Perinatal Depression and Transition Theory
Depression during pregnancy is quite common, affecting an estimated 14-23 % of pregnant women in the United States (1). While postpartum depression affects 10-16%, antenatal depression is equally widespread, and carries with it a significant level of risk for subsequent postpartum depression (2). Antenatal depression adversely affects both the mother and the infant, and has been associated with poor attendance for prenatal care, substance misuse, poor nutrition, low birth weight infants, and preterm birth. Consequences of postnatal depression include neglect of the child, family system breakdown, self harm, and suicide. This article discusses pregnant women as a vulnerable population, identifying health disparities, factors influencing vulnerability, and evidence related to this population’s strengths and potential for resilience. The focus of the article is limited to the issue of perinatal depression in pregnant women in the United States. Transition theory is presented as a proposed framework for the development of an intervention strategy consisting of antenatal screening for depression and antenatal education related to depression.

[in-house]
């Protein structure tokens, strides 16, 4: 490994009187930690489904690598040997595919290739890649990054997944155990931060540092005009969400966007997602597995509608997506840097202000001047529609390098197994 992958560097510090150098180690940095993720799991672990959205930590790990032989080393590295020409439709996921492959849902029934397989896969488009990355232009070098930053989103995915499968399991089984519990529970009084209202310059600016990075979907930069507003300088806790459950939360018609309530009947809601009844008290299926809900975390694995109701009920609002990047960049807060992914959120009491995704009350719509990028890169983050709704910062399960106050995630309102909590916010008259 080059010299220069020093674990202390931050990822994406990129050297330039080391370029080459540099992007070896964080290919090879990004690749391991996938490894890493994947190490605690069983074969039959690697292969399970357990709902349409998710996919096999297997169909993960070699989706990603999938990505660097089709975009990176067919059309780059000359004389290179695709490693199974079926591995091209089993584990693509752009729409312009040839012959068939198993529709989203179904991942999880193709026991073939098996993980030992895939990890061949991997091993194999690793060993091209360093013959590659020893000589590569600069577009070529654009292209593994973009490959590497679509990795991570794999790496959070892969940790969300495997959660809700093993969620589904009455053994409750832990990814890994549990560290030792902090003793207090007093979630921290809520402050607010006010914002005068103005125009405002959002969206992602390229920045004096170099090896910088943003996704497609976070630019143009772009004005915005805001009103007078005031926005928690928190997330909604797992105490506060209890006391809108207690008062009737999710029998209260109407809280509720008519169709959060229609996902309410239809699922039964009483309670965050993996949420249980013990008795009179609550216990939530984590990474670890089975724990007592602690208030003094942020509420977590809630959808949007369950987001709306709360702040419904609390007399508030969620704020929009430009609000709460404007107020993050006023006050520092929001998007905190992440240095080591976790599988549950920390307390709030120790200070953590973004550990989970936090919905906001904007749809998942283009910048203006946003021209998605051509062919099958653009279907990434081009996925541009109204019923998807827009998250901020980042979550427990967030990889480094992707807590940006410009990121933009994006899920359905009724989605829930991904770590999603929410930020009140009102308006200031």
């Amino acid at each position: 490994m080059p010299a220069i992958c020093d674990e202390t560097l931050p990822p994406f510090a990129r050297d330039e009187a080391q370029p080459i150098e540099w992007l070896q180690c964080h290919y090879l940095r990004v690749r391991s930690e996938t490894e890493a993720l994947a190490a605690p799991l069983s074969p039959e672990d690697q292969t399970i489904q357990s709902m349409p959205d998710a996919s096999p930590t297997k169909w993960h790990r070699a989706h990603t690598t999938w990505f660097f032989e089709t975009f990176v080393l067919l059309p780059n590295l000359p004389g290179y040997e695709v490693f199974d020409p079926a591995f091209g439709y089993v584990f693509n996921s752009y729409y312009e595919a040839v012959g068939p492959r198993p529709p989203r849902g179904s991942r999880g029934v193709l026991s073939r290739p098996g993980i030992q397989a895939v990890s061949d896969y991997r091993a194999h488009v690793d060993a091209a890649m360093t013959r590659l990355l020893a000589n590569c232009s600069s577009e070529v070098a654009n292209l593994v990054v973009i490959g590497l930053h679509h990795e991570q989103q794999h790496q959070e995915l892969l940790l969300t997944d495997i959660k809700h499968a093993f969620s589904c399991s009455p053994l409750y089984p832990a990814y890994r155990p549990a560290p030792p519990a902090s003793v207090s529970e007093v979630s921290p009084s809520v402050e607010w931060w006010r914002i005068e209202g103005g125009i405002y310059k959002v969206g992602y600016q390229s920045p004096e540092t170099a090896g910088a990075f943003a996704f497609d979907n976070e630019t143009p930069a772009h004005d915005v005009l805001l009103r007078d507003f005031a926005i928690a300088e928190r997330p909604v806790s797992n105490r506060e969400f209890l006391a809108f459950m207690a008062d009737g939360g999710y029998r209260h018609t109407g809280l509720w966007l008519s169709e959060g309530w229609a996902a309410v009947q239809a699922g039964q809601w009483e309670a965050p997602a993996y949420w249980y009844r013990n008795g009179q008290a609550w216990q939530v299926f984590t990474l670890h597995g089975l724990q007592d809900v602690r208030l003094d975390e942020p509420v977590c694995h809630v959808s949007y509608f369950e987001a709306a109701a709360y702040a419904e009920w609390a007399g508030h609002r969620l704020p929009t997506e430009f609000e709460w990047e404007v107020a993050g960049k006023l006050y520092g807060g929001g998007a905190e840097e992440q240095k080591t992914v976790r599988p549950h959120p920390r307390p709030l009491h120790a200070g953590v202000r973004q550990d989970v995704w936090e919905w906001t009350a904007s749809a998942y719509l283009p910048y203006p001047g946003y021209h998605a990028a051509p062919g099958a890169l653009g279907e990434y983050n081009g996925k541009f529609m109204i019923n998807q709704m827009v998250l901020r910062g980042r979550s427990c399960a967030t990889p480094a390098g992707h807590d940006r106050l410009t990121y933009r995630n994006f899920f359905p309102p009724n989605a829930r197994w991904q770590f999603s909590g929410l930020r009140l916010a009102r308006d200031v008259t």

Course Publication Date: April 23, 2018

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Author:Ray Lengel RN, FNP, MS
Course No:PDTT042318
Contact Hours:2.00
Delivery Method:Online Self Study
Category:Community & Home Health
Leadership & Case Management
Medical & Surgical Issues
Peri-Natal Medicine
Psychiatric & Mental Health
Women's Health

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Learning Objectives
  • Differentiate between perinatal depression and postnatal depression.
  • Discuss risks related to maternal and infant mortality in the United States.
  • Summarize the issues related to health disparities among women and babies in the United States.
  • Identify factors related to increased vulnerability of pregnant women in the United States
  • Discuss examples illustrating women’s inherent strengths and resilience.
  • Explain Transition theory.
  • Plan a multidimensional approach to identification and interventions for perinatal depression.


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